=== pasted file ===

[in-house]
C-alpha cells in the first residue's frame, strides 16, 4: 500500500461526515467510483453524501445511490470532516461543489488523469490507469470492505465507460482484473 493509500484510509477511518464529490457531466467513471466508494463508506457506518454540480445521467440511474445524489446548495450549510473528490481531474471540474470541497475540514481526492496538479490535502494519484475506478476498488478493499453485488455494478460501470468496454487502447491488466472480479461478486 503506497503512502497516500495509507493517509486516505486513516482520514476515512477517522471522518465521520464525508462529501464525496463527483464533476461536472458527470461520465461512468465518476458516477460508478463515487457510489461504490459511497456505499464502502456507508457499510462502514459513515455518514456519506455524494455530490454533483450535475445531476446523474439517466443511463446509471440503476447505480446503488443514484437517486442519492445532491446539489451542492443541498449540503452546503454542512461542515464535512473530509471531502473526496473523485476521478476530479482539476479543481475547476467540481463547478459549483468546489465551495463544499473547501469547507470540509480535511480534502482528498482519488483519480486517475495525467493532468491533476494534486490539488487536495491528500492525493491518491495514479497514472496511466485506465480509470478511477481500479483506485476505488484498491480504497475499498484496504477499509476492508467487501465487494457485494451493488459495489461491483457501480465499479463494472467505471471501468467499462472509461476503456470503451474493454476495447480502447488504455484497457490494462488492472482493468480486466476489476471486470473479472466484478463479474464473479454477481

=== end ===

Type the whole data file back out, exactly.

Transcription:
[in-house]
C-alpha cells in the first residue's frame, strides 16, 4: 500500500461526515467510483453524501445511490470532516461543489488523469490507469470492505465507460482484473 493509500484510509477511518464529490457531466467513471466508494463508506457506518454540480445521467440511474445524489446548495450549510473528490481531474471540474470541497475540514481526492496538479490535502494519484475506478476498488478493499453485488455494478460501470468496454487502447491488466472480479461478486 503506497503512502497516500495509507493517509486516505486513516482520514476515512477517522471522518465521520464525508462529501464525496463527483464533476461536472458527470461520465461512468465518476458516477460508478463515487457510489461504490459511497456505499464502502456507508457499510462502514459513515455518514456519506455524494455530490454533483450535475445531476446523474439517466443511463446509471440503476447505480446503488443514484437517486442519492445532491446539489451542492443541498449540503452546503454542512461542515464535512473530509471531502473526496473523485476521478476530479482539476479543481475547476467540481463547478459549483468546489465551495463544499473547501469547507470540509480535511480534502482528498482519488483519480486517475495525467493532468491533476494534486490539488487536495491528500492525493491518491495514479497514472496511466485506465480509470478511477481500479483506485476505488484498491480504497475499498484496504477499509476492508467487501465487494457485494451493488459495489461491483457501480465499479463494472467505471471501468467499462472509461476503456470503451474493454476495447480502447488504455484497457490494462488492472482493468480486466476489476471486470473479472466484478463479474464473479454477481